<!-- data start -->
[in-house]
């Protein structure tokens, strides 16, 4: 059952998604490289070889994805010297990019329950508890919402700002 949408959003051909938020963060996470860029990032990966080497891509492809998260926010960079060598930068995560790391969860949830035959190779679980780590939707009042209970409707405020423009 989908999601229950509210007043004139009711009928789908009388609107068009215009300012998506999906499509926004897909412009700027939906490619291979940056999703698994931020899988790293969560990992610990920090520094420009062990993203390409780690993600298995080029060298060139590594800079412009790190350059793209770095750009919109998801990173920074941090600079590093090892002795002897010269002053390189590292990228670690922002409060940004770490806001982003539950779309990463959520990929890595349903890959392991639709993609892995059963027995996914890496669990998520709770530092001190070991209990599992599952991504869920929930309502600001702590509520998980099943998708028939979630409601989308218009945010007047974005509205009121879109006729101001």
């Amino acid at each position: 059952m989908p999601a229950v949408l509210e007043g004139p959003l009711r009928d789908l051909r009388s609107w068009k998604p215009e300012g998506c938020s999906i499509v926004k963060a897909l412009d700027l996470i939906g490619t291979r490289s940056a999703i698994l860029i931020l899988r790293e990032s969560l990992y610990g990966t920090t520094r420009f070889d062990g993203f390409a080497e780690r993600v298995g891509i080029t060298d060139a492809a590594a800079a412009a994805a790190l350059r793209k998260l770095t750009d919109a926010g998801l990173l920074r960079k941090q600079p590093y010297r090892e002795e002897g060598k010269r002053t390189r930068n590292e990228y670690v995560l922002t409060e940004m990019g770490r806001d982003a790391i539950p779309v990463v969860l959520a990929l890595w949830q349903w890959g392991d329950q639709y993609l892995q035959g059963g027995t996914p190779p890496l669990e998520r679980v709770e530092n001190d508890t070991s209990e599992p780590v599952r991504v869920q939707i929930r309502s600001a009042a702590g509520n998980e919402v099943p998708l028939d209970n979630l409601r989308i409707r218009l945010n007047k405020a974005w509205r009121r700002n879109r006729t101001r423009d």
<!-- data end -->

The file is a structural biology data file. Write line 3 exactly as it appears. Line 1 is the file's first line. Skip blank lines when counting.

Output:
């Amino acid at each position: 059952m989908p999601a229950v949408l509210e007043g004139p959003l009711r009928d789908l051909r009388s609107w068009k998604p215009e300012g998506c938020s999906i499509v926004k963060a897909l412009d700027l996470i939906g490619t291979r490289s940056a999703i698994l860029i931020l899988r790293e990032s969560l990992y610990g990966t920090t520094r420009f070889d062990g993203f390409a080497e780690r993600v298995g891509i080029t060298d060139a492809a590594a800079a412009a994805a790190l350059r793209k998260l770095t750009d919109a926010g998801l990173l920074r960079k941090q600079p590093y010297r090892e002795e002897g060598k010269r002053t390189r930068n590292e990228y670690v995560l922002t409060e940004m990019g770490r806001d982003a790391i539950p779309v990463v969860l959520a990929l890595w949830q349903w890959g392991d329950q639709y993609l892995q035959g059963g027995t996914p190779p890496l669990e998520r679980v709770e530092n001190d508890t070991s209990e599992p780590v599952r991504v869920q939707i929930r309502s600001a009042a702590g509520n998980e919402v099943p998708l028939d209970n979630l409601r989308i409707r218009l945010n007047k405020a974005w509205r009121r700002n879109r006729t101001r423009d």